• Atlantic Research retrofitted rocket motors for the U.S. in Arkansas
  • Contaminants from operations contaminated soil and groundwater
  • Atlantic cleaned up the site at own expense, then sued U.S., initially under Sec. 113 and Sec. 107
  • Atlantic amended its complaint, and re-filed under Sec. 107 after Aviall decision (because had not been sued by U.S. or settled
who can sue or be sued atlantic research 2007 holding
Who Can Sue or Be Sued?Atlantic Research (2007) — Holding
  • Party who cleaned up without first having established its liability to EPA can still sue other PRPs under Sec. 107
  • Section 113(f) and 107(a) provide “two distinct remedies”
  • Section 113(f) allows contribution among PRPs with common liability; while Section 107(a) permits recovery by a private party which has incurred cleanup costs itself.
  • When a PRP pays a judgment or discharges its obligation under a settlement agreement, “it does not incur its own costs of response...[but] reimburses other parties for costs that those parties incurred.”
bnsf v united states 2009 facts
BNSF v. United States (2009) — Facts
  • Brown & Bryant, Inc. (B&B), facility repackaged agricultural chemicals, on 4.7-acre parcel,
  • 0.9-acre parcel leased from BNSF and UP
  • Railroads played no role in B&B’s operations
  • Only basis for liability was status as “owner”
  • Shell Oil sold a soil fumigant to B&B
  • Buyer responsible for the product once it arrived at the facility
  • Minor spills took place upon delivery
  • Much larger releases resulted when B&B washed out its equipment.
  • Cal. DTSC ordered B&B to clean up
  • B&B goes out of business
  • EPA listed site on NPL
  • Railroads and Shell are named PRPs and ordered to clean up site
  • EPA and California file cost recovery action for $8 million in response costs
u s district court opinion
U.S. District Court Opinion
  • Railroads held liable as owners
  • Shell liable as having “arranged for disposal”
  • District court held there was reasonable basis to apportion liability and did so – 9% to Railroads, 6% to Shell
  • Remaining “orphan” share attributable to B&B left unreimbursed – EPA/California left to pay
apportionment formula used by the district court
Apportionment Formula Used by the District Court
  • Railroads:
    • % property leased x % of time leased x % of chemicals spilled on leased land
  • Shell:
    • Gallons of chemicals spilled by Shell vs. total gallons of chemicals spilled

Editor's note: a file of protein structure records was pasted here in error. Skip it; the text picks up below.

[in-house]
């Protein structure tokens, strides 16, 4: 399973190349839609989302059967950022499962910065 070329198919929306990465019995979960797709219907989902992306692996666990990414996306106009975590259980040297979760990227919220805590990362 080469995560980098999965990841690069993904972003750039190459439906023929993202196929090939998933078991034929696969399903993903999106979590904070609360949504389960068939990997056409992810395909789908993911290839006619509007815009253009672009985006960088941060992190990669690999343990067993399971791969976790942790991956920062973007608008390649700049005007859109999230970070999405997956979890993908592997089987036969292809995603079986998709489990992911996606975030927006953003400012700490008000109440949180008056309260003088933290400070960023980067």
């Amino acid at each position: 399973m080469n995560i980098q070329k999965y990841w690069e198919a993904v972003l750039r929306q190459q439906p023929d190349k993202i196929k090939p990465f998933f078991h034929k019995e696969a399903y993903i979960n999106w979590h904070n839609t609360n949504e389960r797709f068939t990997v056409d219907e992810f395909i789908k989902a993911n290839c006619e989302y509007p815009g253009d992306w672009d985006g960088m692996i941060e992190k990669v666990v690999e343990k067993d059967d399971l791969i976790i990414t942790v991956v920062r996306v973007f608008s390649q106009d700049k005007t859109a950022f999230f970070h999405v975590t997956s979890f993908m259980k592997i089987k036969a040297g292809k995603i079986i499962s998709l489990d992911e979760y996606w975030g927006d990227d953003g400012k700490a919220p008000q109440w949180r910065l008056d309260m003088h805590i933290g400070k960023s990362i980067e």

ninth circuit s decision
Ninth Circuit’s Decision
  • Ninth Circuit reversesDistrict Court
  • Holds Railroads and Shell jointly and severally liable
  • Holds it cannot reasonably apportion liability as between PRPs; too complex
  • Calls District Court’s formula a “meat axe approach”
  • Awards EPA/California 100% of their costs
petition for certiorari
Petition for certiorari
  • “This Court has never addressed the basic principles governing apportionment under CERCLA, and the issue involves the proper allocation of hundreds of billions of dollars of liability at thousands of cleanup sites nationwide.”— BNSF Petition for Certiorari
supreme court decision 8 1 may 4 2009
Supreme Court Decision (8-1)May 4, 2009
  • Arranger Liability (Shell)
      • Only liable if intended to dispose of waste
  • Joint and Several Liability
      • Joint and several unless “reasonable basis for apportionment” of liability
      • Burden is on PRPs to show reasonable basis for apportionment
      • Court accepted fairly simplistic formula for apportioning liability in this case
        • “Meat axe” approach good enough for eight justices
hypothetical 1
Hypothetical 1
  • A owns site, contaminated by prior owner, B (who is insolvent). A owned property 10 years; B owned it 40 years
    • Questions:
      • Is there a reasonable basis for allocating liability?
      • What if A refuses EPA Sec. 106 order to cleanup
        • Good faith basis for refusal?
        • Fund lead cleanup?
hypothetical 2
Hypothetical 2
  • Group A of PRPs cleanup site for $100 million sue group B
      • Orphan share is 40%
      • Can group A receive $100 million? Or only $60 million?
      • Should group A stop funding cleanup?
      • Risk of non-recovery of orphan share if continue cleanup
      • Risk of EPA enforcement if stop cleanup
      • Is there a risk of losing insurance coverage for voluntary payment?
what next
What Next?
  • Federal
      • Fewer “voluntary” cleanups?
      • Fewer EPA enforcement orders?
      • Reinstitute Superfund tax?
      • Clean up only priority sites?
  • Will states fill the EPA gap?
      • MTCA contains joint and several language
        • But program funding is being curtailed
      • Oregon Superfund statute contains language similar to CERCLA
        • State faces same enforcement dilemmas as EPA
thank you
Thank You
  • Marten Law Group PLLC1191 Second Avenue, Suite 2200Seattle, WA 98101(206) 292-2600
  • bmarten@martenlaw.com
  • www.martenlaw.com